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U.S. Tropical Cyclone Landfalls: 1950-2002
Lyons, S.W.  2004.  U.S. tropical cyclone landfall variability: 1950-2002.  Weather and Forecasting 19: 473-480.

Climate alarmists often claim that rising temperatures lead to the creation of more numerous tropical cyclones.  One way of exploring this important question is within the context of the warming that occurs when going from La Niņa to El Niņo conditions.  New information related to this subject is presented in the study of Lyons.

What was done
The author conducted a number of analyses of U.S. landfalling tropical storms and hurricanes, dividing them into three different groupings: the 10 highest storm and hurricane landfall years, the 9 lowest such years, and all other years.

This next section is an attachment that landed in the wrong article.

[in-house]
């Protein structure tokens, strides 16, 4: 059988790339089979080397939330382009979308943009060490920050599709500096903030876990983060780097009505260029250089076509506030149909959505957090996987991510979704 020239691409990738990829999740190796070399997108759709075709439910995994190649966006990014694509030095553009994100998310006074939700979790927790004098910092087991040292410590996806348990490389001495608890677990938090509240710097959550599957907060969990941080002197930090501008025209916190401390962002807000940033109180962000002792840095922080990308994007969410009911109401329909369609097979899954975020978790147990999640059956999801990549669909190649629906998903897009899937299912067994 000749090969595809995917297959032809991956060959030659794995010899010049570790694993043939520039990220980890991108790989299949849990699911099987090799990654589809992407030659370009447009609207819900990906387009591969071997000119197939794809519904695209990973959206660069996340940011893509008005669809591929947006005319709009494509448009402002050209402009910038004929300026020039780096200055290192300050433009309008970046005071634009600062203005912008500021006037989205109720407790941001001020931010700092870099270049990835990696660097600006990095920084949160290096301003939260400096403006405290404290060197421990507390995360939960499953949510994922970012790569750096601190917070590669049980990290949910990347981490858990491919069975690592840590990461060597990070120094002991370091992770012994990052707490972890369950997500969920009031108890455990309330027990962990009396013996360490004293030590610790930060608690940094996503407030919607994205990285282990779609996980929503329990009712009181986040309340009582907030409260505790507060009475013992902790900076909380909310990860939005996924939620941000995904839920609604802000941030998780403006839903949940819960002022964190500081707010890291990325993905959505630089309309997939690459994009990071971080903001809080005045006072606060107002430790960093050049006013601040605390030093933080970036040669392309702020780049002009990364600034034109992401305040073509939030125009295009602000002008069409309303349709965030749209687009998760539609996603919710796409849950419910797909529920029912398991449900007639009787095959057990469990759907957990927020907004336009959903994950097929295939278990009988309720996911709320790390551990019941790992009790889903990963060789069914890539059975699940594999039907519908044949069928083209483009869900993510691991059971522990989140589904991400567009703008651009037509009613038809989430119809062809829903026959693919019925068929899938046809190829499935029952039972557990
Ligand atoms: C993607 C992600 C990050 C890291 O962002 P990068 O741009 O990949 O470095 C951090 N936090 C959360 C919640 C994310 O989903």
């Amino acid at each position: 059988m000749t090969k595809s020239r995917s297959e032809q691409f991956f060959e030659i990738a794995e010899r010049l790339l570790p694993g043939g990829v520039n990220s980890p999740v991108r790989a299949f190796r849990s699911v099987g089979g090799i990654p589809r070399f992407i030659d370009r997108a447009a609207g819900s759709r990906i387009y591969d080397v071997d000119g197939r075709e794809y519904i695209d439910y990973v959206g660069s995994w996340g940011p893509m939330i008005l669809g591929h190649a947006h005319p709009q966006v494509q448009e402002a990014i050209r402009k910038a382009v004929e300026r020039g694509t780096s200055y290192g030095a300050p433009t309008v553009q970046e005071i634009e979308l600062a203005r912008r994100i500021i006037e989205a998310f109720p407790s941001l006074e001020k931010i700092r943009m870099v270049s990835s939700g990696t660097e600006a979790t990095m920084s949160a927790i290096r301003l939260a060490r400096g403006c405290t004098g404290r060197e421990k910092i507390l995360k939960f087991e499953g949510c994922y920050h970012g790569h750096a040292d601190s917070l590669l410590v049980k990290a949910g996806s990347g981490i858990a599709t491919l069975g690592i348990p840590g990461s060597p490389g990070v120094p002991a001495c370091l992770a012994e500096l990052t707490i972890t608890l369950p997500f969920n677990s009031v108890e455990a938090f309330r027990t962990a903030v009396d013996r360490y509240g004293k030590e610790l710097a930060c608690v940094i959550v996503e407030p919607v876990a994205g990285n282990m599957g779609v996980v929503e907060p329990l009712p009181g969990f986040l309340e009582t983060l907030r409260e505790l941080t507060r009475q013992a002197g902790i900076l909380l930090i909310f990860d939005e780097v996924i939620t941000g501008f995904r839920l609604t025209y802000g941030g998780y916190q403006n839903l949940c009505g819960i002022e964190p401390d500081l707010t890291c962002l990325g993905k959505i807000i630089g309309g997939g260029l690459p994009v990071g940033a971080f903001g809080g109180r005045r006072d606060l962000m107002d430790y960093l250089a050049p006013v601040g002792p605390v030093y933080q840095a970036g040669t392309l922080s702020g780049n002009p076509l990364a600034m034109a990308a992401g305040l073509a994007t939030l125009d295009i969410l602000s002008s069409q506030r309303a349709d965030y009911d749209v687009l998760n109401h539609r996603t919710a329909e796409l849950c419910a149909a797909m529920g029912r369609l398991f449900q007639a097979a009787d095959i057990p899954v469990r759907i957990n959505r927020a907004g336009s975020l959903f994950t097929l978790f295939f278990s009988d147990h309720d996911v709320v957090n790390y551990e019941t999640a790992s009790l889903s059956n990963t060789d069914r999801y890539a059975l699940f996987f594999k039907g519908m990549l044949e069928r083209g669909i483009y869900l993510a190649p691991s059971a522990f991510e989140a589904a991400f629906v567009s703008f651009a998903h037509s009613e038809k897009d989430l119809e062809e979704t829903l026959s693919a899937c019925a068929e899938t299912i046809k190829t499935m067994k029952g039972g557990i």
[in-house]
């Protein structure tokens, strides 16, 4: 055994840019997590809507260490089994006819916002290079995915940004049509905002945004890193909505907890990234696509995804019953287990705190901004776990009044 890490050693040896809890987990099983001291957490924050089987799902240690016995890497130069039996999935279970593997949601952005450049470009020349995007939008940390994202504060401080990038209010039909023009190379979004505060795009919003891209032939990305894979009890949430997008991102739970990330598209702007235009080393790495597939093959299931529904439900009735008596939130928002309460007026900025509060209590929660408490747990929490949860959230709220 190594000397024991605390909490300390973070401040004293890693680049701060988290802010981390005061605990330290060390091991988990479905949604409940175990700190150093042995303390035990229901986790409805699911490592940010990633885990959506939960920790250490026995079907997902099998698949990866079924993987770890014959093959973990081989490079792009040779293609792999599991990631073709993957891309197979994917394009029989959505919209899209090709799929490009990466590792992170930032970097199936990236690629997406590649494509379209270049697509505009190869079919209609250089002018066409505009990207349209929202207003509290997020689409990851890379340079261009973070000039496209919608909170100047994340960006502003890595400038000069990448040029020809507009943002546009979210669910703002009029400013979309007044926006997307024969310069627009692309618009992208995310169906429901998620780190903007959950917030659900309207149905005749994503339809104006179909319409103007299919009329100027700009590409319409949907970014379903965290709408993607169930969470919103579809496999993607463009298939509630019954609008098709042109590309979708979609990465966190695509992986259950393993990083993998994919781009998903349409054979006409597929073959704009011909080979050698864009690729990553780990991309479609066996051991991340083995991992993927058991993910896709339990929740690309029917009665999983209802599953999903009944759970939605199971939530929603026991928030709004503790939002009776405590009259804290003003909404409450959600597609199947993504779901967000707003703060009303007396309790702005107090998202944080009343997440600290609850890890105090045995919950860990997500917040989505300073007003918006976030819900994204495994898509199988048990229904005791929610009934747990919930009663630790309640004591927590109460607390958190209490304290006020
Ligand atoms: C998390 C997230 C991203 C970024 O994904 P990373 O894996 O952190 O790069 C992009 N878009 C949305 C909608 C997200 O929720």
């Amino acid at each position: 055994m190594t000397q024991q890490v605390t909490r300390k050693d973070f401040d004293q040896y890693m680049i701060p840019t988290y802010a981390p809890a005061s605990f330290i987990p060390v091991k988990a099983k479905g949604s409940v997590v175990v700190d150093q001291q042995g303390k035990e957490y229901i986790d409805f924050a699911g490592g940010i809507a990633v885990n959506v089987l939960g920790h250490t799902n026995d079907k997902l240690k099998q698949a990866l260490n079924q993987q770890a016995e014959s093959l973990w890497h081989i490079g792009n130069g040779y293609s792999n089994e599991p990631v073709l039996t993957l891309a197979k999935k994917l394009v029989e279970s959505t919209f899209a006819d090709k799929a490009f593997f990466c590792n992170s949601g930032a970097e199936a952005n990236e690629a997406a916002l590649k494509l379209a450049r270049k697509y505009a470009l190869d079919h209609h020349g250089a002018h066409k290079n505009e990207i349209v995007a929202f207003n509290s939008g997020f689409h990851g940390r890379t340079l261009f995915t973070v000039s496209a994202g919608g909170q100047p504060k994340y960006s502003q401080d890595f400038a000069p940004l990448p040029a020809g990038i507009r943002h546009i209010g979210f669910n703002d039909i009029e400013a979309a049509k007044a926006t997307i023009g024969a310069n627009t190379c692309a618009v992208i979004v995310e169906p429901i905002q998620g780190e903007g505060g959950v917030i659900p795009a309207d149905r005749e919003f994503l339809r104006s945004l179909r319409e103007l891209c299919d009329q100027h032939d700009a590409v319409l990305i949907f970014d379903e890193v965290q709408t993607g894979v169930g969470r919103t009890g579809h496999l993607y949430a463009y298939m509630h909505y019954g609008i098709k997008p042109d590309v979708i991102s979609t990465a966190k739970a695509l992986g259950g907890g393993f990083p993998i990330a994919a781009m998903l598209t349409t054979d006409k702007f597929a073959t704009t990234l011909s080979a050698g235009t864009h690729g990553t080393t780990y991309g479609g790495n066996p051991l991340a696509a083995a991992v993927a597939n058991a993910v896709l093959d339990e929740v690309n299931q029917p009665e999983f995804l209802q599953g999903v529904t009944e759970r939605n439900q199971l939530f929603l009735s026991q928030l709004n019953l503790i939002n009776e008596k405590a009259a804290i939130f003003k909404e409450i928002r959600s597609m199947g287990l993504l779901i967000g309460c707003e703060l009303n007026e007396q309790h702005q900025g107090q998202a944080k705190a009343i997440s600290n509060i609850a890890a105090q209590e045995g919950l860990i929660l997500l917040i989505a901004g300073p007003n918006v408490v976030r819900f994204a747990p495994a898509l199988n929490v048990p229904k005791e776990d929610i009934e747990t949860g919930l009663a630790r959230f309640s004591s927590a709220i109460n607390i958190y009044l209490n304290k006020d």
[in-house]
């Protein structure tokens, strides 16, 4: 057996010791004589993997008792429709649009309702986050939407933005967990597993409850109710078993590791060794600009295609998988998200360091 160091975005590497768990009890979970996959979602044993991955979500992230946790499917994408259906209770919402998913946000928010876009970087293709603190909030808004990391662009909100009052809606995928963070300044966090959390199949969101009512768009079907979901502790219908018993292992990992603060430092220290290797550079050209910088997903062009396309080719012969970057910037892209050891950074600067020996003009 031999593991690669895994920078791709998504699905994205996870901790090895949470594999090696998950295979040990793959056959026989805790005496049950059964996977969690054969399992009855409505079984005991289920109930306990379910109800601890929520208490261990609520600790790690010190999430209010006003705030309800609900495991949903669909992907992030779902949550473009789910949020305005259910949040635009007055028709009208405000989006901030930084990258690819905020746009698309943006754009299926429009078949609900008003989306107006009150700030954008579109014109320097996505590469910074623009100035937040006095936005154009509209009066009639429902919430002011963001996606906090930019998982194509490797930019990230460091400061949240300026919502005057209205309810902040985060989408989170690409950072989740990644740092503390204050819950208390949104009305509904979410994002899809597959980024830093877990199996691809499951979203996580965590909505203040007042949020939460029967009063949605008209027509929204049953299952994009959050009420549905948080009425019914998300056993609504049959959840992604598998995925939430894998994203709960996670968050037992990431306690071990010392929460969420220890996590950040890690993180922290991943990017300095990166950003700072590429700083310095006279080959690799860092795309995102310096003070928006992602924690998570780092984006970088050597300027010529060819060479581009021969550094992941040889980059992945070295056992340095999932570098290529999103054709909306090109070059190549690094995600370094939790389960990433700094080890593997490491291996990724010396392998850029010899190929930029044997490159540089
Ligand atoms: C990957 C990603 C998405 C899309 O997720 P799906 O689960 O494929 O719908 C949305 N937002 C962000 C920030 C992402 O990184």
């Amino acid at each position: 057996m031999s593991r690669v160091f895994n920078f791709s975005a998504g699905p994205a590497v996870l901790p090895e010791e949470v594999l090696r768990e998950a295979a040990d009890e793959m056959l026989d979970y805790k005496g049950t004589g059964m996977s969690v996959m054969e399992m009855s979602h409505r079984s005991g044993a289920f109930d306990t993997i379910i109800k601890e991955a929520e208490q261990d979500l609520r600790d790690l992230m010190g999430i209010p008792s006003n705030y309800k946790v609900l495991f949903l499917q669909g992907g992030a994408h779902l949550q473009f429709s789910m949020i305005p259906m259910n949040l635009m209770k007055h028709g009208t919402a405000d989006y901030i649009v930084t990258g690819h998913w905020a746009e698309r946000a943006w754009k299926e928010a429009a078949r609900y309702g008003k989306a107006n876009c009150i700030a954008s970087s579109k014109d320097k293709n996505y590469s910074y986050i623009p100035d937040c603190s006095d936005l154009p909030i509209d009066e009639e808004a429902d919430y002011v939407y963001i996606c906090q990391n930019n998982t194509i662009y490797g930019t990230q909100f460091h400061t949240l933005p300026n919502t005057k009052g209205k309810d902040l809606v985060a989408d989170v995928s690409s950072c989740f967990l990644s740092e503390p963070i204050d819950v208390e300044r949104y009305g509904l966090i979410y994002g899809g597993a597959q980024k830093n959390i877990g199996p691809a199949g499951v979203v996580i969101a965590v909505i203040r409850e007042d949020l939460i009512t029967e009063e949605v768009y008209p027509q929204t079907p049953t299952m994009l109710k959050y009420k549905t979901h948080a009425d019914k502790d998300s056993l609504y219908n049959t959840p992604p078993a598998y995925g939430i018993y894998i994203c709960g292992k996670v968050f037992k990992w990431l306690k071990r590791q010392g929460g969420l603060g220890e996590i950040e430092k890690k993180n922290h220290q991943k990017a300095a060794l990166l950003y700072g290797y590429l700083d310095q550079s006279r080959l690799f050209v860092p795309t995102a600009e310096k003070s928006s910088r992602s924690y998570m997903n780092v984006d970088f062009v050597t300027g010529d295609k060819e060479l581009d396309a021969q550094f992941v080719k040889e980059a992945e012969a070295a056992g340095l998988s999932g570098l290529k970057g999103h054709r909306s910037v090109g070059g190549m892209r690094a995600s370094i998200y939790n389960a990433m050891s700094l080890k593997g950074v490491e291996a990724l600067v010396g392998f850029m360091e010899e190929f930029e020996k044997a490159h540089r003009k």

What was learned
Lyons reports that "La Niņa conditions occurred 19% more often during high U.S. landfall years than during remaining years," and that "El Niņo conditions occurred 10% more often during low U.S. landfall years than during remaining years."  In addition, he found that "La Niņa (El Niņo) conditions were 18% (25%) more frequent during high (low) U.S. landfall years than during low (high) U.S. landfall years."

What it means
Warming of the type produced during the El Niņo phase of ENSO activity typically results in less U.S. landfalling tropical cyclones; and, in the words of the author, "these results are consistent with previous research on ENSO effects on U.S. landfalling hurricanes," as may be verified by perusing the Journal Reviews we have posted under the heading Hurricanes (Atlantic Ocean - El Niņo Effect) in our Subject Index.

Reviewed 4 August 2004